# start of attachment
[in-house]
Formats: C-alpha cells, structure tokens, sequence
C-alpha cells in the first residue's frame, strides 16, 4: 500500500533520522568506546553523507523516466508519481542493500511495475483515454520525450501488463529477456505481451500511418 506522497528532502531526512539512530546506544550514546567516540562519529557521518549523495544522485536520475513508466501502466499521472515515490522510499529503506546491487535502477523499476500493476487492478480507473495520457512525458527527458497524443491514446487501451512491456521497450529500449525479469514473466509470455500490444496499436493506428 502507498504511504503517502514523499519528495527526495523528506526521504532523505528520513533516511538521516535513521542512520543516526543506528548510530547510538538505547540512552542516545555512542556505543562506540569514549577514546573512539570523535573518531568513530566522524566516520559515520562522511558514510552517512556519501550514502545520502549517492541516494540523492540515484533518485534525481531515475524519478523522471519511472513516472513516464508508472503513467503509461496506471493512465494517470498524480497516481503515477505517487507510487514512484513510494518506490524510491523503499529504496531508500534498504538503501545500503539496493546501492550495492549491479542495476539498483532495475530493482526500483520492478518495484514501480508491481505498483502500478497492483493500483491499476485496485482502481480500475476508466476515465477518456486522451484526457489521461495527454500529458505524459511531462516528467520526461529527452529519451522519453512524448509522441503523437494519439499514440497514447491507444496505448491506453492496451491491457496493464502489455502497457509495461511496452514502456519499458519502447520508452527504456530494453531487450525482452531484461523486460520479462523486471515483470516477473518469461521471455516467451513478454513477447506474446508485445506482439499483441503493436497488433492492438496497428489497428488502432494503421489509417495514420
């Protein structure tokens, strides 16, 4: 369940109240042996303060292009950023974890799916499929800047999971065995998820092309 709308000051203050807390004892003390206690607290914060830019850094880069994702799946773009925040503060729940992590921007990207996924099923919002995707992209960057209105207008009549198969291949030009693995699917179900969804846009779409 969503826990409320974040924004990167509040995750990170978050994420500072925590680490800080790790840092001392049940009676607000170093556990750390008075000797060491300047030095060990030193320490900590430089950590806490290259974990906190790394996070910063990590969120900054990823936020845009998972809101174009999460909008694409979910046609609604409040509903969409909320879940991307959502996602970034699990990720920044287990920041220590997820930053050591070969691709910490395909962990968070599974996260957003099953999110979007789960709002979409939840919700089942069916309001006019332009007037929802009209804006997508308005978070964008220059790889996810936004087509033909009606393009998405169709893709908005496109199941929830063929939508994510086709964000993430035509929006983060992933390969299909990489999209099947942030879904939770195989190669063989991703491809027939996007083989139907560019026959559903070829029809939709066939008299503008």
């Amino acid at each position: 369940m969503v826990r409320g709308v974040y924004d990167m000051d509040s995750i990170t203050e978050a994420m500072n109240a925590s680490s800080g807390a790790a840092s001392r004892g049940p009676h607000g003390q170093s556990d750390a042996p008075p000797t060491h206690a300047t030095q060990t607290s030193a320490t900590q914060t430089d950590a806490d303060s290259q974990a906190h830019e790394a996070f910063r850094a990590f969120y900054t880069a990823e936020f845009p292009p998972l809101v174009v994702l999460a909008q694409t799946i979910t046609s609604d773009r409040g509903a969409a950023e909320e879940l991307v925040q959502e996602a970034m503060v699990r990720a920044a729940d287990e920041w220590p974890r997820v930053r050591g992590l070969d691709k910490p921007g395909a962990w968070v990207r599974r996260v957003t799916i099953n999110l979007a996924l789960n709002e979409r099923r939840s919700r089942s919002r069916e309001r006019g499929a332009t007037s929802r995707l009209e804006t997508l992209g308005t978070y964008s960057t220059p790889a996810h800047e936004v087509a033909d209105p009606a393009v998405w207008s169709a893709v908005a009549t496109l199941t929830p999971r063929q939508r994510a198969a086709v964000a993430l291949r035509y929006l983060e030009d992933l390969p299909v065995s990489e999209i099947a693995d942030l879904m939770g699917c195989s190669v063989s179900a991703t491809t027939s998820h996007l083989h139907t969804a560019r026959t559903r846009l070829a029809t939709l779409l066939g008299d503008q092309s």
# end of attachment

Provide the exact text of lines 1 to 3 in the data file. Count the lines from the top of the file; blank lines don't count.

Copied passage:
[in-house]
Formats: C-alpha cells, structure tokens, sequence
C-alpha cells in the first residue's frame, strides 16, 4: 500500500533520522568506546553523507523516466508519481542493500511495475483515454520525450501488463529477456505481451500511418 506522497528532502531526512539512530546506544550514546567516540562519529557521518549523495544522485536520475513508466501502466499521472515515490522510499529503506546491487535502477523499476500493476487492478480507473495520457512525458527527458497524443491514446487501451512491456521497450529500449525479469514473466509470455500490444496499436493506428 502507498504511504503517502514523499519528495527526495523528506526521504532523505528520513533516511538521516535513521542512520543516526543506528548510530547510538538505547540512552542516545555512542556505543562506540569514549577514546573512539570523535573518531568513530566522524566516520559515520562522511558514510552517512556519501550514502545520502549517492541516494540523492540515484533518485534525481531515475524519478523522471519511472513516472513516464508508472503513467503509461496506471493512465494517470498524480497516481503515477505517487507510487514512484513510494518506490524510491523503499529504496531508500534498504538503501545500503539496493546501492550495492549491479542495476539498483532495475530493482526500483520492478518495484514501480508491481505498483502500478497492483493500483491499476485496485482502481480500475476508466476515465477518456486522451484526457489521461495527454500529458505524459511531462516528467520526461529527452529519451522519453512524448509522441503523437494519439499514440497514447491507444496505448491506453492496451491491457496493464502489455502497457509495461511496452514502456519499458519502447520508452527504456530494453531487450525482452531484461523486460520479462523486471515483470516477473518469461521471455516467451513478454513477447506474446508485445506482439499483441503493436497488433492492438496497428489497428488502432494503421489509417495514420